Tuesday, February 24, 2009

A New Outlook on Life

Time is the only non-renewable resource. There will one day be more oil. In a million years there will be more coal. But we will never has as much time as we do right now and it's vanishing at a constant rate, regardless of how much of it we use.

We live overly complicated lives and somehow we have accepted this as being the only way to live. Wake up. Work. Eat. Wash. Sleep. Repeat. We buy expensive fast food because we don't have time to cook, and yet it takes an hour of work to pay for that meal that we could cook in 15 minutes.

Our jobs do not support our lifestyle. Our lifestyle is designed to support our jobs. We have a home and transportation and clothes that are all fitting for our careers. We're tied to our place of employment like a dog on a chain. We can only get so far before we have to come right back. Everything we do is for the sake of job security and the job rewards this with 2 weeks of vacation time a year. 50 weeks of servitude for 2 weeks of freedom. And then, after that little vacation, we've spent the money we saved and it's back to the job for another 50 weeks.

We have walls of DVD's but nothing to watch. We have 200 channels but end up staring at commercials or turning off the television. We buy 5 acres of land and then complain about how long it takes to mow the grass. Our pantries hold enough food to feed us for a month, and yet we go out for pizza because we're too exhausted to put something together. We need new furniture even though there's nothing particularly wrong with the old furniture. And if a car hit's 75,000 miles we are long overdue for another.

We spend and spend and spend, but at the end of the year we don't own anything more than we did a year ago, or five years ago. We make $14,000 a year, then $18,000, then $25,000 and then $50,000. But we're still broke. We have everything we say we wanted, but we're still not happy.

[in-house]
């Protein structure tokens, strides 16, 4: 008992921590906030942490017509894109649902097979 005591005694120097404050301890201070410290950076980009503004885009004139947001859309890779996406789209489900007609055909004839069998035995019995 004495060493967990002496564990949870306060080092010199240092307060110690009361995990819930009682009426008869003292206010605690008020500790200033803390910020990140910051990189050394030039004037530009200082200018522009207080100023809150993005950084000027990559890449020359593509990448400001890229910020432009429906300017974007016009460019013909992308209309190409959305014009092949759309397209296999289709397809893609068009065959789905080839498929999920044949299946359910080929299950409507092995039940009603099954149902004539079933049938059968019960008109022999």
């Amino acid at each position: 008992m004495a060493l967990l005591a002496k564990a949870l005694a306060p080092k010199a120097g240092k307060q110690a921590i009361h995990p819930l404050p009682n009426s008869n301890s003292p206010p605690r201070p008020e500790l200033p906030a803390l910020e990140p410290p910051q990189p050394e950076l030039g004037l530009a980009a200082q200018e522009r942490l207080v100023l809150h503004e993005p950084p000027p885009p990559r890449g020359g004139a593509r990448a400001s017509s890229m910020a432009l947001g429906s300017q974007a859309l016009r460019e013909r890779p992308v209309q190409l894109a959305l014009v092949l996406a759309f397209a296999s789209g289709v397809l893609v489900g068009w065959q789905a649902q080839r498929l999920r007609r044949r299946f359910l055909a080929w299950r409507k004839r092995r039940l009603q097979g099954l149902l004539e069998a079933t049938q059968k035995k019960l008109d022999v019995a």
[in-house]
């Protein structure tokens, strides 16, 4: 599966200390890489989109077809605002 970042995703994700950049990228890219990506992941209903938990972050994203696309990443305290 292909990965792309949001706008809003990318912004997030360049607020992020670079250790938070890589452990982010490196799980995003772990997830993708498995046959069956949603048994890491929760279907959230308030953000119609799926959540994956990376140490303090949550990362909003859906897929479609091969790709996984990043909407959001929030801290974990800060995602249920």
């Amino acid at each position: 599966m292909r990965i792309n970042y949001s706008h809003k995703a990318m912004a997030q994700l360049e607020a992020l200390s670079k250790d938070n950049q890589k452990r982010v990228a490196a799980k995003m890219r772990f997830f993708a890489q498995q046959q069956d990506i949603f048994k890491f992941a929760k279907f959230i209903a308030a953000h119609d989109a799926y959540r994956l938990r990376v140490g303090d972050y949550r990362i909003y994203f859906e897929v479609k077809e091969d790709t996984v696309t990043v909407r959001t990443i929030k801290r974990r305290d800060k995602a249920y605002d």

So we say we need a vacation. Then we see a bunch of sights, always rushing to get to the next attraction, always rushing to be somewhere else, and never actually seeing what we're looking at. Then we get home, exhausted, and never look at the 400 photos we took with a $700 digital camera. Then we go back to work for a year. Repeat as desired.

We'll spend $20 on wrapping paper, $50 on sunglasses, $75 on a pair of jeans and $300 on a jacket. We're trading time for money for items we don't need.

A few months ago I spent $23 on food at Wal-Mart. I bought the cheapest things that could create balanced meals and decided to eat only what I had purchased with that $23 until I ran out of food. I ate breakfast, lunch, a snack and supper from the contents of those bags and I ate well. None of my meals took more than 5 minutes to prepare and none of them required anything more complicated than heating water in the microwave. I never used a pot and I never ate out.

The food lasted a month.

I can't spend my entire life working with the hopes that one day I can retire and then start traveling when I'm 65. I can't pay hundreds of dollars a month on rent or mortgage, and I can't spend $250 a month on gas just to support a work habit. I can't pay more for 3 meals than I do for a month's supply of food.

1 comment:

AnOminous Mistake said...

'Tis the curse of the modern man. We all feel it, the anger and anguish, the selling-out of the soul; few act upon it.
Good luck with the journey, but be prepared; you don't want to be starving when you reach that spot on your way "into the wild".